I’ve liked the article; but I haven’t really got a bleeding clue what on earth you think you’re on about.

        I doubt if anyone else will have either.

        The (post Blair,) Labor wing of the Tory party is now so far up it’s own rectum that I doubt anyone in there has seen daylight for the last decade.

        1. David Pavett says:

          I didn’t think I was so obscure.

          Here is the argument reduced to one sentence.

          The bishops’ letter is well meant and makes some good points but on the major issues of class, national interest and what makes a nation they try to sit on the fence and that is not a good position for Labour even though John Cruddas appears to think that it is.

          1. Robert says:

            Well Blue labour is better then a red one because red looks to much like Blood and Miliband has a poor stomach when it comes to blood.

            In the end people will be voting for the party that suits them, and I think many will be thinking they are all to much like the same.

            Red labour Blue labour what the hell is that about I just watched Miliband speaking with a wall which was pink…Pink labour not Red labour.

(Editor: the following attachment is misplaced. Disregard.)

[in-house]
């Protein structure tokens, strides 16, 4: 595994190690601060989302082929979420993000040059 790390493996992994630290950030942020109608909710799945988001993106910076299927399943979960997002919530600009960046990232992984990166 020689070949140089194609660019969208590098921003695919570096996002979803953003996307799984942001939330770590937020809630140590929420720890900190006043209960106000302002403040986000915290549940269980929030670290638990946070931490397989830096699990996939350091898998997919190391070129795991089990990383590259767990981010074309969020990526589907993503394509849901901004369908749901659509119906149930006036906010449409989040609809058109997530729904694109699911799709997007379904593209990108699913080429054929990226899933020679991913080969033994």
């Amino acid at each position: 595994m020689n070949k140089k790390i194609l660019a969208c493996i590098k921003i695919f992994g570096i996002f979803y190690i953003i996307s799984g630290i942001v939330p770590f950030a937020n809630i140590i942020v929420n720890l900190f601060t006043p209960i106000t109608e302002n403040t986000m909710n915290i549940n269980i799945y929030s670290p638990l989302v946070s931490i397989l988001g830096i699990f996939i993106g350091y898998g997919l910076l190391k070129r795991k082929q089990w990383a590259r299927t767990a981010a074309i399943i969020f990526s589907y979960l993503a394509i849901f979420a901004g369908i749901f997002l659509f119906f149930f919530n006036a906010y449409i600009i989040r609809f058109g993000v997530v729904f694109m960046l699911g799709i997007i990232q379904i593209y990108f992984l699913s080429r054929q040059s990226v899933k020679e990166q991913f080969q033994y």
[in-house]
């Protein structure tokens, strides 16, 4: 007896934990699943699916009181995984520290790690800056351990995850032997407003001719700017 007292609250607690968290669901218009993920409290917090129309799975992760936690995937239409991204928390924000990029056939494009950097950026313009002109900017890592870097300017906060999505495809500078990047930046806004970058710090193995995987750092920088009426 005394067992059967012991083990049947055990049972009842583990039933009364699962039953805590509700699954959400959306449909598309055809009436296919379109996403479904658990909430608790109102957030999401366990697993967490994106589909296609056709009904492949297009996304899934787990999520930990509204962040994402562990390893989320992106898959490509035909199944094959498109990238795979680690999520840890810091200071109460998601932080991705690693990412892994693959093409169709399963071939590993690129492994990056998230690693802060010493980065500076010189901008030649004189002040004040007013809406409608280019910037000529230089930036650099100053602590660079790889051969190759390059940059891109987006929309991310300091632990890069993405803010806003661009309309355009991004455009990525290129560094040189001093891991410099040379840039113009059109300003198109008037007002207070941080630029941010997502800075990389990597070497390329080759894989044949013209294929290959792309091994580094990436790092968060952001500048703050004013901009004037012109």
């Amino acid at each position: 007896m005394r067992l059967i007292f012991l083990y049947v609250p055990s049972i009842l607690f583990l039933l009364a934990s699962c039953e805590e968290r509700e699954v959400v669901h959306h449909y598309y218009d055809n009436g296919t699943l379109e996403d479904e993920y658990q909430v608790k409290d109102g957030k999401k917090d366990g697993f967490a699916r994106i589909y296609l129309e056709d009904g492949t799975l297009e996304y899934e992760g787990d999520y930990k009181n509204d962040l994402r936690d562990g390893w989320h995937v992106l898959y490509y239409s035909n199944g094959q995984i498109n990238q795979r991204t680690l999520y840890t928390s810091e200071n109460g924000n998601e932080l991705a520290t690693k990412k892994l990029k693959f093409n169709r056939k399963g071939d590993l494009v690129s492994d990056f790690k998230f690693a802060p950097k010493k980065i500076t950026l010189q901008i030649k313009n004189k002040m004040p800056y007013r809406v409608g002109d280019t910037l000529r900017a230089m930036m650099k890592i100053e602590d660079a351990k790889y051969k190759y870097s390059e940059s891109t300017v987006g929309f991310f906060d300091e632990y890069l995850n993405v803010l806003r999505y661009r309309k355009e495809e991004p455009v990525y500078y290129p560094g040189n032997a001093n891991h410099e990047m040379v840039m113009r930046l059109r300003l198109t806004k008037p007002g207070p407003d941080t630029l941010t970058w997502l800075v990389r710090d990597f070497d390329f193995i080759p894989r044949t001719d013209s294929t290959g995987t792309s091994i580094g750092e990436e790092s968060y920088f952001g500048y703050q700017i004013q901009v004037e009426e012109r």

Bugger it I will sit at home and let the other choose.

      2. David Pavett says:

        Correction. A sentence in the above response got truncated somehow. The sentence in brackets

        (It is clear that in your case you do not consider yourself by virtue of your Jewish background.)

        Doesn’t make much sense. It should have been

        (It is clear that in your case you do not consider your political views/allegiances to be determined by virtue of your Jewish background.)

        1. Jon Lansman says:

          Thanks for clarifying that David and you’re right. Except perhaps for a general suspicion and distaste for nationalism.

          1. David Pavett says:

            John, I do indeed have a general suspicion of and distaste for nationalism. I am rather surprised that you find that to be an obvious weak point (‘obvious’ since you do not feel it necessary to explain).

            The nationalism of oppressed nations can be, in certain conditions, a progressive factor. However, it is a mistake not to recognise that all forms of nationalism have a dark underbelly in terms of exclusion and rejection of ‘the other’.